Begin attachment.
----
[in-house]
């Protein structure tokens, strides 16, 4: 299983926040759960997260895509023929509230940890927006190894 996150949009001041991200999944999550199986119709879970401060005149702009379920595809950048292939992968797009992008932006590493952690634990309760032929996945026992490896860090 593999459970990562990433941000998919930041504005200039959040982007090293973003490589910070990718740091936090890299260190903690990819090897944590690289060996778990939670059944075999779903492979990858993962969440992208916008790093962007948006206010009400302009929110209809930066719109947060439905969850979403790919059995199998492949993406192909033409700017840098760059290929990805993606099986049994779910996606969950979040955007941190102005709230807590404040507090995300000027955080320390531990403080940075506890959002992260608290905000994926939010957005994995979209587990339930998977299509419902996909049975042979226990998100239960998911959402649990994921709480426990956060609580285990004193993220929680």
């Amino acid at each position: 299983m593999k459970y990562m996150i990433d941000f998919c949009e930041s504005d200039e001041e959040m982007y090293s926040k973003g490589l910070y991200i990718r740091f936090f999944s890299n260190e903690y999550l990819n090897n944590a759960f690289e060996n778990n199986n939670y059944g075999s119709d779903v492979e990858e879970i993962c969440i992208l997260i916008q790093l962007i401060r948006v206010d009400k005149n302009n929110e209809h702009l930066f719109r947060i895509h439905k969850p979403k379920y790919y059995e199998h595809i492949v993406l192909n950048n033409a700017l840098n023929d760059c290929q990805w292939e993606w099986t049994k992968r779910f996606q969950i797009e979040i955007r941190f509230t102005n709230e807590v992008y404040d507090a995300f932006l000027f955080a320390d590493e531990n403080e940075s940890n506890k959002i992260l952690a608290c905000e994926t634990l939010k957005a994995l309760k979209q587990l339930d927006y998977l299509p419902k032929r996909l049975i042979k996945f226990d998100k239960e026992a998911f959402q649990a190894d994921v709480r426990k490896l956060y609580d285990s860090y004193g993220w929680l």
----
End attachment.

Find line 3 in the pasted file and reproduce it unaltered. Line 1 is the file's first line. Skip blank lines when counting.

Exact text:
């Amino acid at each position: 299983m593999k459970y990562m996150i990433d941000f998919c949009e930041s504005d200039e001041e959040m982007y090293s926040k973003g490589l910070y991200i990718r740091f936090f999944s890299n260190e903690y999550l990819n090897n944590a759960f690289e060996n778990n199986n939670y059944g075999s119709d779903v492979e990858e879970i993962c969440i992208l997260i916008q790093l962007i401060r948006v206010d009400k005149n302009n929110e209809h702009l930066f719109r947060i895509h439905k969850p979403k379920y790919y059995e199998h595809i492949v993406l192909n950048n033409a700017l840098n023929d760059c290929q990805w292939e993606w099986t049994k992968r779910f996606q969950i797009e979040i955007r941190f509230t102005n709230e807590v992008y404040d507090a995300f932006l000027f955080a320390d590493e531990n403080e940075s940890n506890k959002i992260l952690a608290c905000e994926t634990l939010k957005a994995l309760k979209q587990l339930d927006y998977l299509p419902k032929r996909l049975i042979k996945f226990d998100k239960e026992a998911f959402q649990a190894d994921v709480r426990k490896l956060y609580d285990s860090y004193g993220w929680l």